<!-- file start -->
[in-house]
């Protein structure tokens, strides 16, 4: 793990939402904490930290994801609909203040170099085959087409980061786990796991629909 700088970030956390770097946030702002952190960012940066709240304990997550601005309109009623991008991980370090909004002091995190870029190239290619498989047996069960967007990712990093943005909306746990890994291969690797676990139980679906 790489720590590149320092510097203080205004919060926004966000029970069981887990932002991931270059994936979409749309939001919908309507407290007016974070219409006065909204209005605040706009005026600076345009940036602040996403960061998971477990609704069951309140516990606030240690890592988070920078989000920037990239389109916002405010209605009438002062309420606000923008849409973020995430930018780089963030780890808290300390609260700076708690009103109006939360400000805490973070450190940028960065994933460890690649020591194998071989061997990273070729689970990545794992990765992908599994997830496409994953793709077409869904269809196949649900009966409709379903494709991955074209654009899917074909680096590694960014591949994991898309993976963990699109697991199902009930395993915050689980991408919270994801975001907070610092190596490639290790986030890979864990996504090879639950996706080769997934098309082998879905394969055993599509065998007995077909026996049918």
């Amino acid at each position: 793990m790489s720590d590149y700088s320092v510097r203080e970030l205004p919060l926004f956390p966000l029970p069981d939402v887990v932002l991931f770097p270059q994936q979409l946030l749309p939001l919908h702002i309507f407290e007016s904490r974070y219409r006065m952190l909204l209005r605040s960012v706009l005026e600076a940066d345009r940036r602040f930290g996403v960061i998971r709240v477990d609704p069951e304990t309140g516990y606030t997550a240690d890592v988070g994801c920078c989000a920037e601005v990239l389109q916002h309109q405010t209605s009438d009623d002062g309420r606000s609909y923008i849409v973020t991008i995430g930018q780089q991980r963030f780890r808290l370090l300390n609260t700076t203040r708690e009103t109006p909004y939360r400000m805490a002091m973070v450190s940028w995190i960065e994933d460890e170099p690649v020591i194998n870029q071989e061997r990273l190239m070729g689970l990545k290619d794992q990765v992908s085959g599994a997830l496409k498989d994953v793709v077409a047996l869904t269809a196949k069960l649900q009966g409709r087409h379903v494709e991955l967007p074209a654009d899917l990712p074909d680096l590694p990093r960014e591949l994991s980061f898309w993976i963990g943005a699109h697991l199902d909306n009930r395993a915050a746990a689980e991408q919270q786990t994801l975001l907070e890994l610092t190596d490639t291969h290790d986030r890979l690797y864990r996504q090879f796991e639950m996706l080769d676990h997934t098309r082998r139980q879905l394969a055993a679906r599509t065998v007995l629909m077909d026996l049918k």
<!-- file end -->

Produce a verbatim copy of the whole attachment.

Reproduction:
[in-house]
């Protein structure tokens, strides 16, 4: 793990939402904490930290994801609909203040170099085959087409980061786990796991629909 700088970030956390770097946030702002952190960012940066709240304990997550601005309109009623991008991980370090909004002091995190870029190239290619498989047996069960967007990712990093943005909306746990890994291969690797676990139980679906 790489720590590149320092510097203080205004919060926004966000029970069981887990932002991931270059994936979409749309939001919908309507407290007016974070219409006065909204209005605040706009005026600076345009940036602040996403960061998971477990609704069951309140516990606030240690890592988070920078989000920037990239389109916002405010209605009438002062309420606000923008849409973020995430930018780089963030780890808290300390609260700076708690009103109006939360400000805490973070450190940028960065994933460890690649020591194998071989061997990273070729689970990545794992990765992908599994997830496409994953793709077409869904269809196949649900009966409709379903494709991955074209654009899917074909680096590694960014591949994991898309993976963990699109697991199902009930395993915050689980991408919270994801975001907070610092190596490639290790986030890979864990996504090879639950996706080769997934098309082998879905394969055993599509065998007995077909026996049918």
């Amino acid at each position: 793990m790489s720590d590149y700088s320092v510097r203080e970030l205004p919060l926004f956390p966000l029970p069981d939402v887990v932002l991931f770097p270059q994936q979409l946030l749309p939001l919908h702002i309507f407290e007016s904490r974070y219409r006065m952190l909204l209005r605040s960012v706009l005026e600076a940066d345009r940036r602040f930290g996403v960061i998971r709240v477990d609704p069951e304990t309140g516990y606030t997550a240690d890592v988070g994801c920078c989000a920037e601005v990239l389109q916002h309109q405010t209605s009438d009623d002062g309420r606000s609909y923008i849409v973020t991008i995430g930018q780089q991980r963030f780890r808290l370090l300390n609260t700076t203040r708690e009103t109006p909004y939360r400000m805490a002091m973070v450190s940028w995190i960065e994933d460890e170099p690649v020591i194998n870029q071989e061997r990273l190239m070729g689970l990545k290619d794992q990765v992908s085959g599994a997830l496409k498989d994953v793709v077409a047996l869904t269809a196949k069960l649900q009966g409709r087409h379903v494709e991955l967007p074209a654009d899917l990712p074909d680096l590694p990093r960014e591949l994991s980061f898309w993976i963990g943005a699109h697991l199902d909306n009930r395993a915050a746990a689980e991408q919270q786990t994801l975001l907070e890994l610092t190596d490639t291969h290790d986030r890979l690797y864990r996504q090879f796991e639950m996706l080769d676990h997934t098309r082998r139980q879905l394969a055993a679906r599509t065998v007995l629909m077909d026996l049918k």